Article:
Ghana Strengthening Accountability Mechanisms

“…though I am disabled, I can now speak up and ask questions, demanding answers from elsewhere.”

“…though I am disabled, I can now speak up and ask questions, demanding answers from elsewhere.” That’s what a community member in Ghana says is the main benefit of the Ghana’s Strengthening Accountability Mechanisms (GSAM) project.

GSAM is funded from 2014-2019 with $9.3 million from USAID. It is reaching 210,000 people directly and 2.1 million indirectly. CARE partners with Oxfam, ISODEC, and 25 local partners, as well as the Ghana Audit Service.

What did we accomplish?

  • People can influence their governments: People are now 4.5 times more likely to get a meeting with the local assembly (up to 59%). Even better, governments are actually changing the way they design infrastructure to meet community concerns—even if it costs a little more.
  • Citizens participate more: People are 35% more likely to participate in government planning processes, and twice as likely to know how to monitor progress and hold the government accountable.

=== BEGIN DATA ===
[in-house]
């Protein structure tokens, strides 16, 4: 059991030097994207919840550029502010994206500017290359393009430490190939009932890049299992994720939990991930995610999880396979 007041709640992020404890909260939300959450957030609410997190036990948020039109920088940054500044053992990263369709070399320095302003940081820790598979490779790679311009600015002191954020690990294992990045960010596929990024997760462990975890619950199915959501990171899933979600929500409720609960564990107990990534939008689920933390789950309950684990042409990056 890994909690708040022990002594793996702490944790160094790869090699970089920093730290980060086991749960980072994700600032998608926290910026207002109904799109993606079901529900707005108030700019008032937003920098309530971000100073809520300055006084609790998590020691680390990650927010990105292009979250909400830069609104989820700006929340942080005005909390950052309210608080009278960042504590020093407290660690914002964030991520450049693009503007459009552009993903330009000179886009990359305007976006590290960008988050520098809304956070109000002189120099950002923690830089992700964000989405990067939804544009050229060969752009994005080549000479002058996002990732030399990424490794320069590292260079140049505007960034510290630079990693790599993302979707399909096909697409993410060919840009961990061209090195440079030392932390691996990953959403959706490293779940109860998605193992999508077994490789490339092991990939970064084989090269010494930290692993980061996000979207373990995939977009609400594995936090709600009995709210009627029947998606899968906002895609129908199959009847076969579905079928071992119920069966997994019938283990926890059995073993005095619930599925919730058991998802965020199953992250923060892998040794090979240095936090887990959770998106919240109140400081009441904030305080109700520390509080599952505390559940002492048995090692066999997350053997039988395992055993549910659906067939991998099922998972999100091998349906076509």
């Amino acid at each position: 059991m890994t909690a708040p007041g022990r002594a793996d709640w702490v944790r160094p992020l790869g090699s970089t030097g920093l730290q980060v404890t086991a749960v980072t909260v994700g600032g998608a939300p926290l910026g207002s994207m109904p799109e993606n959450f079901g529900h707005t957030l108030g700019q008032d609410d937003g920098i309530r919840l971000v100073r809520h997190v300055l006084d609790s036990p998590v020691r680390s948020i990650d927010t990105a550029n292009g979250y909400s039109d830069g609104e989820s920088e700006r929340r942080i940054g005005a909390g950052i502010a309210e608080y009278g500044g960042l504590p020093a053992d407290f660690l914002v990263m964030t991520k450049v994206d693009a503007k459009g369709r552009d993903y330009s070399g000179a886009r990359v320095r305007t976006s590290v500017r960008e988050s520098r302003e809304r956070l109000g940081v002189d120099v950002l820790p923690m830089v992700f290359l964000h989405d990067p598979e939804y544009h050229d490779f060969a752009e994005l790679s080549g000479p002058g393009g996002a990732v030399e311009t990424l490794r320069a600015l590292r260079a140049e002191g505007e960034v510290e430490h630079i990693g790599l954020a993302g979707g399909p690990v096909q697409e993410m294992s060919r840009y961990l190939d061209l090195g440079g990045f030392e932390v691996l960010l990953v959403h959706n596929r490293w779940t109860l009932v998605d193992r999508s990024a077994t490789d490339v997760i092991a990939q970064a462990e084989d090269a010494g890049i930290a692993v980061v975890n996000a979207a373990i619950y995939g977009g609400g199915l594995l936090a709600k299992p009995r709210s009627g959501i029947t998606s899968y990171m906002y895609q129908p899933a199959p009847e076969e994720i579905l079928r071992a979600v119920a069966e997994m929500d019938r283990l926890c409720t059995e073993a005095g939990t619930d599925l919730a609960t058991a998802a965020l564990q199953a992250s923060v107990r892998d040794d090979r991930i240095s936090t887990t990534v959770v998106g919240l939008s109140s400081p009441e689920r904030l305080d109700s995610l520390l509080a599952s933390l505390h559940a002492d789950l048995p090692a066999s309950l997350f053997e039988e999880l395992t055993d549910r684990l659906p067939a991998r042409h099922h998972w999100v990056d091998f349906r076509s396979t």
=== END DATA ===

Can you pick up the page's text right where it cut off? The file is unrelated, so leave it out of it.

• Infrastructure projects are higher quality: Now, projects are getting an 81% score on quality, up from 71% when the project started.
  • People feel more empowered: One community member said “…I also have a voice in what happens in the Assembly. This alone makes me feel empowered.”
  • Projects are more transparent: An assembly member says, “There is more transparency compared to previous times. Project details were in the past not shared with communities, but due to the GSAM project, the assembly is making such information available to citizens, even contract sums.”

How did we get there?

  • Help communities engage: Networks of community development monitors work with the GSAM team to track progress on infrastructure and ask for their rights from government when things go wrong.
  • Focus on sharing information: The project holds town hall meetings to share information with communities, provide updates on how projects are going, and respond to feedback. They also use billboards, radio shows, posters, and other tools to spread the word.
  • Close the feedback loop: The project summarizes feedback from multiple sources into understandable graphics and posters, and then takes that information back to communities so they know how we’re responding.
  • Use social media: The project has social media and other digital platforms that share progress and get feedback from citizens on their concerns.
  • Create networks: The project gets district governments together so they can learn from each other, exchange ideas, and see examples of success.

Want to learn more?

Check out the project reports.